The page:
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Issues Of The Environment: PFAs Contamination Throughout Michigan And In Washtenaw County

Jul 25, 2018

Dr. Rita Loch-Caruso, toxicologist and Professor of Environmental Health Sciences at the University of Michigan.
Credit University of Michigan School of Public Health / umich.edu

Chemicals known as PFAs have found their way in Washtenaw County's drinking water, and that can lead to numerous health and environmental problems.  In this week's "Issues of the Environment," WEMU's David Fair talks about this situation with Dr. Rita Loch-Caruso, toxicologist and Professor of Environmental Health Sciences at the University of Michigan.


Overview

  • Per- and polyfluoroalkyl substances (PFAs), are a group of chemicals that are resistant to heat, water, and oil.  PFAs have been classified by the U.S. Environmental Protection Agency (EPA) as an emerging contaminant on the national landscape. 

  • PFAs have been found at low levels both in the environment and in blood samples of the general U.S. population.  These PFAs chemicals are persistent, which means they do not break down in the environment.  They also bioaccumulate, meaning the amount builds up over time in the blood and organs.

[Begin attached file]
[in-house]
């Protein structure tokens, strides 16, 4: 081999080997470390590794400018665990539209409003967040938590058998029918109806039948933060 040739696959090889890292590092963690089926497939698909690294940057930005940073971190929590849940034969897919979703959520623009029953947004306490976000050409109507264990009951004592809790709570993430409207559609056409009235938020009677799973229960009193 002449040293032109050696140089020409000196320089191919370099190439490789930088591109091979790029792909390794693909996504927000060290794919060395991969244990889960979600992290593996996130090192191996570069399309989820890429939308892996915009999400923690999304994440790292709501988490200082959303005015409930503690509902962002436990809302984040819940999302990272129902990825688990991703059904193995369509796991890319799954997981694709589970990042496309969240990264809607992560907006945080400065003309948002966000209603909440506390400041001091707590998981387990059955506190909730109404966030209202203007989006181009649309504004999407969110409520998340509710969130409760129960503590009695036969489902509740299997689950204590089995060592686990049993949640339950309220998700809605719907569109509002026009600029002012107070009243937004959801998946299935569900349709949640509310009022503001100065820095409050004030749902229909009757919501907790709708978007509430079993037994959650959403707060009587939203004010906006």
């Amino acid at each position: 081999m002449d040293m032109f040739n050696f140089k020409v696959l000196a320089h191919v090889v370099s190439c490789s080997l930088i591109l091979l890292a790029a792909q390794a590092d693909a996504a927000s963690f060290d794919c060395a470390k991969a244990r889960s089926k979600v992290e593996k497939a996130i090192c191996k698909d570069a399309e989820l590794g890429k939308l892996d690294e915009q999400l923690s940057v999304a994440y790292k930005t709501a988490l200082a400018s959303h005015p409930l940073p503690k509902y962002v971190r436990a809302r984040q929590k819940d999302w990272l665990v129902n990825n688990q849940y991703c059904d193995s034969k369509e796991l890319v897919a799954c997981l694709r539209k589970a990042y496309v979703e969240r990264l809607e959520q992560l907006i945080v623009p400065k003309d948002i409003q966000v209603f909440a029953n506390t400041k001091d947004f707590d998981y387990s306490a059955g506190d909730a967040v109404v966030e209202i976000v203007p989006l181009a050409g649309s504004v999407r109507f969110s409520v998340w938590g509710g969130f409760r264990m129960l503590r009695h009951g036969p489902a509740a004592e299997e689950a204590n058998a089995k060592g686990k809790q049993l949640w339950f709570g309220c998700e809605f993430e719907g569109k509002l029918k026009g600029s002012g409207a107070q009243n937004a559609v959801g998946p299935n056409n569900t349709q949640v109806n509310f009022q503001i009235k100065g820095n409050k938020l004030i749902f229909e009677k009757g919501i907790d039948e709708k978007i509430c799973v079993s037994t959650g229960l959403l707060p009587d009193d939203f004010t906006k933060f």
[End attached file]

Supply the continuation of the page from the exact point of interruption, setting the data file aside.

• According to the CDC, PFAs and related chemicals have been linked to thyroid and liver problems, cancer, fertility issues, and endocrine and hormone dysfunction. 

  • What constitutes a “safe” level of exposure to PFAs has been hotly debated recently.  The EPA issued a health advisory level for two PFAs compounds (PFOS and PFOA) at a combined level of 70 parts per trillion (ppt) in 2016, the legal limit in Michigan.      

  • A proposed legal limit of 14 ppt for PFOA has been proposed in other states.  Several public health research studies have concluded that 1ppt should be the legal limit. What is considered an acceptable level may be a matter of where you live.  Environmental activists and legislators in Michigan our calling on the State to take a stronger stand on PFAs contamination.  

  • PFAs have been detected in the Huron River, albeit at levels deemed safe.  According to a2gov.org, the maximum level of these two compounds detected in Ann Arbor’s drinking water in 2017 was 15 ppb, well below the health advisory level.

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— David Fair is the WEMU News Director and host of Morning Edition on WEMU.  You can contact David at 734.487.3363, on twitter @DavidFairWEMU, or email him at dfair@emich.edu